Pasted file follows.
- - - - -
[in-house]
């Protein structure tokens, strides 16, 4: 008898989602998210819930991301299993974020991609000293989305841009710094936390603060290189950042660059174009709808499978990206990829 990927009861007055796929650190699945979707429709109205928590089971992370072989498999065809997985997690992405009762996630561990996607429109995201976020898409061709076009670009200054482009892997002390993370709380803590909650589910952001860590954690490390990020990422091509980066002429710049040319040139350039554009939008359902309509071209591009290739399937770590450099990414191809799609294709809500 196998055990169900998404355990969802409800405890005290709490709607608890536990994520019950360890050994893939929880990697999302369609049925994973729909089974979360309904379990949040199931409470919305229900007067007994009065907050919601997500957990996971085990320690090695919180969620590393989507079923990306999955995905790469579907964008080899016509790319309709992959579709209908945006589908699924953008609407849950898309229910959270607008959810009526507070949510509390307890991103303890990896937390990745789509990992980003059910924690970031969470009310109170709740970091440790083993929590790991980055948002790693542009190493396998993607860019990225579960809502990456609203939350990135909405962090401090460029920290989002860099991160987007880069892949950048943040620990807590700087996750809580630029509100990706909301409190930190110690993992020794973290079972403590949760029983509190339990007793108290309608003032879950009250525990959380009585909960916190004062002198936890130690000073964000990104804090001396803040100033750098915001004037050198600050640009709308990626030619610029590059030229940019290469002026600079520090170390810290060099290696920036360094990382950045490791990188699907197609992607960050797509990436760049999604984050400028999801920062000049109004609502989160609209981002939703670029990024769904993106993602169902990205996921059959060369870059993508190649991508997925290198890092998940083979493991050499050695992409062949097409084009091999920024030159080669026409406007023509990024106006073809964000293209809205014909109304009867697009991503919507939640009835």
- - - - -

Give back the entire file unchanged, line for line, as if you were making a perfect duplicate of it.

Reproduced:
[in-house]
């Protein structure tokens, strides 16, 4: 008898989602998210819930991301299993974020991609000293989305841009710094936390603060290189950042660059174009709808499978990206990829 990927009861007055796929650190699945979707429709109205928590089971992370072989498999065809997985997690992405009762996630561990996607429109995201976020898409061709076009670009200054482009892997002390993370709380803590909650589910952001860590954690490390990020990422091509980066002429710049040319040139350039554009939008359902309509071209591009290739399937770590450099990414191809799609294709809500 196998055990169900998404355990969802409800405890005290709490709607608890536990994520019950360890050994893939929880990697999302369609049925994973729909089974979360309904379990949040199931409470919305229900007067007994009065907050919601997500957990996971085990320690090695919180969620590393989507079923990306999955995905790469579907964008080899016509790319309709992959579709209908945006589908699924953008609407849950898309229910959270607008959810009526507070949510509390307890991103303890990896937390990745789509990992980003059910924690970031969470009310109170709740970091440790083993929590790991980055948002790693542009190493396998993607860019990225579960809502990456609203939350990135909405962090401090460029920290989002860099991160987007880069892949950048943040620990807590700087996750809580630029509100990706909301409190930190110690993992020794973290079972403590949760029983509190339990007793108290309608003032879950009250525990959380009585909960916190004062002198936890130690000073964000990104804090001396803040100033750098915001004037050198600050640009709308990626030619610029590059030229940019290469002026600079520090170390810290060099290696920036360094990382950045490791990188699907197609992607960050797509990436760049999604984050400028999801920062000049109004609502989160609209981002939703670029990024769904993106993602169902990205996921059959060369870059993508190649991508997925290198890092998940083979493991050499050695992409062949097409084009091999920024030159080669026409406007023509990024106006073809964000293209809205014909109304009867697009991503919507939640009835």